Archive for  March 16th 2019

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DES MOINES, Iowa — Three words: Mr. Bibbs Tenderloins.  “I came with my grandparents every Friday night,” said Jamie Zaboo.  Edward Barker added, “They are perfect, they’re perfect and crunchy and indescribable.”  Julie Fife said, “He pounds them here himself.”

It’s one of the reasons the news of owner John Essex’s death is catching so many like Edward Barker by surprise.  “The people, they are just helpful. It’s like a family,” he said.

Essex’s family tells Channel 13 the death is related to injuries he sustained in a December house fire that left John and his wife, Kathy, badly burned.  The death has now closed Mr. Bibbs for an undetermined time, but it is not just the food that will be missed. It will hit the community a lot and especially with the school kids.

Des Moines North High School is across the street from Mr. Bibbs.  The owners made sure to have affordable lunch prices for students on their break, making it an instant North High staple.  Fife said, “It was the $5 lunch.  That’s what they wanted, was to be able to get the kids to come over here that would otherwise drive off campus to go somewhere else.”

Barker also remembers John’s selflessness when he was having car battery trouble in the street near the restaurant.  “He came over and helped me while he was still working.  He didn’t have to. He didn’t know me from anyone,” said Barker.

To many who frequent it, Mr. Bibbs is more than a restaurant and John Essex was more than just an owner.  “It’s just sad you know.  You love these people that make a difference in your life and then they have to pass on.  It’s such tragedy,” Barker said.

Funeral arrangements have been set for John Essex.  The family will receive friends from 2 p.m. to 4 p.m. Sunday, March 17 at Iles Westover Chapel.  Funeral services will be 11 a.m. Monday, March 18 at the funeral home.

COUNCIL BLUFFS, Iowa — The prosecution rested its case on Friday after watching and listening to hours of interrogations and interviews with the defendant, Jason Carter.

Marion County Attorney Ed Bull called two Iowa DCI Criminalists and law enforcement to the stand.

Criminalist Anna Young examined the finger prints on certain pieces of evidence in this case.

One of those pieces of evidence is the gun safe from the Carter home that has become a centerpiece in the case.

She said out of the 55 prints on the gun safe, 31 of them are Jason Carter’s.

At one point during the investigation, Jason denied knowing about the safe, “I’ve never touched the gun safe. I’ve never touched the ammunition ever. I didn’t even know he had gun safe until just recently.”

Criminalist Victor Murillo talked about the bullet fragments and bullets he found at the scene and during the investigation.

Bull asked Murillo, “Were you able to come to a conclusion as to how many rounds were fired in this case?” Murillo responded, “Yeah, so by looking at all of the bullet fragments, I determined that they were the result of two bullets that were fired.”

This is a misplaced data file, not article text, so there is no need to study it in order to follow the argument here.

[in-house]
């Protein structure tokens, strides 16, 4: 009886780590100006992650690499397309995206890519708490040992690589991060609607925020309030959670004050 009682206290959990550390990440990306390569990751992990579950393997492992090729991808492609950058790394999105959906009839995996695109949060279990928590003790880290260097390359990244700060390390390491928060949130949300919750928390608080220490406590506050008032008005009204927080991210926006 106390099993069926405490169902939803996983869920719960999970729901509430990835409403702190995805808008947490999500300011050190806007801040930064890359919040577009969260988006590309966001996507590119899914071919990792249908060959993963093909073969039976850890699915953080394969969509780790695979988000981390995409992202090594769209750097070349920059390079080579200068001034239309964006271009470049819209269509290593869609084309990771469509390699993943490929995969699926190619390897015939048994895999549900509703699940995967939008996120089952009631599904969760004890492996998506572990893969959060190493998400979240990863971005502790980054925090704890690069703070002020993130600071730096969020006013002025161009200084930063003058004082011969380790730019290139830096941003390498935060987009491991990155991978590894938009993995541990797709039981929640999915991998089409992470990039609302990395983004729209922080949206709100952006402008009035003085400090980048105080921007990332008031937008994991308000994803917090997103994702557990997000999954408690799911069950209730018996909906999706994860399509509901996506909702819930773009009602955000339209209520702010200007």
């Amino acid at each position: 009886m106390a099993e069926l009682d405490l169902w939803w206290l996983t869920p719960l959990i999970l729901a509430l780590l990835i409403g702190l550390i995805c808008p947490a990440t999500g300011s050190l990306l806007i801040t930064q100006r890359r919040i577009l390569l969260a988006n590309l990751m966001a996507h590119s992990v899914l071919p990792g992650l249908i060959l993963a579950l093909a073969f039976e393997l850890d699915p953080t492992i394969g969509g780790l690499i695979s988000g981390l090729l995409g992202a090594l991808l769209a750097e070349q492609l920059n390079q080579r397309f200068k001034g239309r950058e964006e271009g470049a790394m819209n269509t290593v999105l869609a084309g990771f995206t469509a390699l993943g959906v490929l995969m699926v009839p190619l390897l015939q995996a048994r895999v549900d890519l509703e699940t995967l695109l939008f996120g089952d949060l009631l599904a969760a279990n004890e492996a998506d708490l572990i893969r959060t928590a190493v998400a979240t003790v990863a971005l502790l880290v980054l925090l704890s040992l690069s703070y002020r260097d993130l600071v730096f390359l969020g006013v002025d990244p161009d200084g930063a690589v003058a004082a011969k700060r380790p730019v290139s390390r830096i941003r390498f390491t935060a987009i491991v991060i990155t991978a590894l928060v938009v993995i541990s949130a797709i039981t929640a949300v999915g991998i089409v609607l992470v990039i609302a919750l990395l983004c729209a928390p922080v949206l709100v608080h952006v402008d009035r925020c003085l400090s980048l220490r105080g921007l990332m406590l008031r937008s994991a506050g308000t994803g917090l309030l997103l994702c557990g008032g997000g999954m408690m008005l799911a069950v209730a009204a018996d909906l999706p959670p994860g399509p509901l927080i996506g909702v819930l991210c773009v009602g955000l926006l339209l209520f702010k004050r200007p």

Murillo said in his findings the murder weapon could possibly be a .270 rifle, like the one that was missing from the Carter home when the guns were seized.

The jury also heard from Marion County Sheriff’s Department Lt. Brian Bigaouette, who showed previous interrogation and interview videos of Jason Carter.

In one of the clips, Jason talked about his finances.

“With the amount of grain I had left over, carried over to sell out, I was probably around $50,000. If I had to pay my note back that day, I would have been $50,000 short,” Jason said.

In another clip, Jason emotionally described the moment he found his mother dead on the kitchen floor.

“I took two or three more steps inside and she was laying there. And I knelt down and I grabbed her pant leg and shook it and said, ‘Mom.’ You know, hoping she would respond somehow,” Jason said.

In both video and audio clips that were heard in court on Friday, law enforcement and attorneys asked Jason similar questions on different days and his answer wasn’t always the same.

One thing that has remained the same throughout is after he found his mom dead, he called his sister, Jana Lain, and then called 911.

“I don’t know know who killed my mom or what happened to her. I am telling you the truth on that. I’ll tell it to you, like I said, forever,” Jason said.

Jason says sometime after finding his mother and making phone calls, he then put his second cell phone, that he texted his mistress on, in the fuse box under the hood of his truck.

Bigaouette testified that he was there on the day when photos were taken under the hood of Jason’s truck to see if a cell phone and a .270 rifle, believed to be the murder weapon, would fit there.

Bull asked Bigaouette, “Did it fit?” Bigaouette responded, “Yes.” Bull followed with, “Would the hood latch?” And Bigaouette replied, “Yes.” Bull then finished with, “Would the placement of that firearm prevent the vehicle from operating as designed?” Bigaouette answered, “I don’t believe so. The vehicle wasn’t started once the hood was closed, but it appeared there was no obstruction or it didn’t obstruct the engine in any way.”

After Bigaouette was dismissed, the prosecution rested and the judge dismissed the jury.

Outside the presence of the jury, defense attorneys and state attorneys discussed emails from one of the Iowa DCI investigators on the case with Judge Brad McCall.

The defense claims information in the emails is evidence of bias against Jason Carter.

They also talked about the defense’s motion to dismiss, to which McCall replied that the court will take the emails under advisement and Bull has the opportunity to respond by Monday.

The defense also asked for a directed verdict, which McCall denied.

Court is scheduled to reconvene at 9 a.m. at the Pottawattamie County Courthouse on Monday, starting with the defense’s case.